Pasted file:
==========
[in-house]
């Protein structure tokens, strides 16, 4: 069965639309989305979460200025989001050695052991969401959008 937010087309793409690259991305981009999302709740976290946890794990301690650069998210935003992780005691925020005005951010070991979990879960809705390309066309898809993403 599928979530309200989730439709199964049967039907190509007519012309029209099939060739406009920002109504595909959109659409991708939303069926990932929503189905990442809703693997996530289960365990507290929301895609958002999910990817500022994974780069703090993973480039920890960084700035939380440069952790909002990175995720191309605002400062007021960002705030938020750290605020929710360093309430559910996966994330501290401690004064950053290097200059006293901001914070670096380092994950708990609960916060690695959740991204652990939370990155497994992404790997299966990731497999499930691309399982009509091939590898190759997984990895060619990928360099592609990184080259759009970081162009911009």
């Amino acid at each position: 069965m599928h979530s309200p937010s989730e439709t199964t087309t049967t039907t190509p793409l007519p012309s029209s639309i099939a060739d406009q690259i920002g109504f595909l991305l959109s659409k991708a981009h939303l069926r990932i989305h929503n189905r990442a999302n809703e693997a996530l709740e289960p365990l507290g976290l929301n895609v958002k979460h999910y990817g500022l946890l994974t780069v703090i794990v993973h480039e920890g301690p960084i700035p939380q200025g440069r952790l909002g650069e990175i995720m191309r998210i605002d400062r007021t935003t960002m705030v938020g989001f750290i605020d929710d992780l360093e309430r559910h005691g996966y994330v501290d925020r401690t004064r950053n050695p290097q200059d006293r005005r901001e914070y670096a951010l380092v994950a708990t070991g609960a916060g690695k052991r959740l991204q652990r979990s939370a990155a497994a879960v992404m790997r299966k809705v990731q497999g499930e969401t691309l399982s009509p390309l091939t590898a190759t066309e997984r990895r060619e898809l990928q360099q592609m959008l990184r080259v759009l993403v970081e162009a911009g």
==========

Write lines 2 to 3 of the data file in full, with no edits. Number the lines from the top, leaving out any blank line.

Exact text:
């Protein structure tokens, strides 16, 4: 069965639309989305979460200025989001050695052991969401959008 937010087309793409690259991305981009999302709740976290946890794990301690650069998210935003992780005691925020005005951010070991979990879960809705390309066309898809993403 599928979530309200989730439709199964049967039907190509007519012309029209099939060739406009920002109504595909959109659409991708939303069926990932929503189905990442809703693997996530289960365990507290929301895609958002999910990817500022994974780069703090993973480039920890960084700035939380440069952790909002990175995720191309605002400062007021960002705030938020750290605020929710360093309430559910996966994330501290401690004064950053290097200059006293901001914070670096380092994950708990609960916060690695959740991204652990939370990155497994992404790997299966990731497999499930691309399982009509091939590898190759997984990895060619990928360099592609990184080259759009970081162009911009």
């Amino acid at each position: 069965m599928h979530s309200p937010s989730e439709t199964t087309t049967t039907t190509p793409l007519p012309s029209s639309i099939a060739d406009q690259i920002g109504f595909l991305l959109s659409k991708a981009h939303l069926r990932i989305h929503n189905r990442a999302n809703e693997a996530l709740e289960p365990l507290g976290l929301n895609v958002k979460h999910y990817g500022l946890l994974t780069v703090i794990v993973h480039e920890g301690p960084i700035p939380q200025g440069r952790l909002g650069e990175i995720m191309r998210i605002d400062r007021t935003t960002m705030v938020g989001f750290i605020d929710d992780l360093e309430r559910h005691g996966y994330v501290d925020r401690t004064r950053n050695p290097q200059d006293r005005r901001e914070y670096a951010l380092v994950a708990t070991g609960a916060g690695k052991r959740l991204q652990r979990s939370a990155a497994a879960v992404m790997r299966k809705v990731q497999g499930e969401t691309l399982s009509p390309l091939t590898a190759t066309e997984r990895r060619e898809l990928q360099q592609m959008l990184r080259v759009l993403v970081e162009a911009g």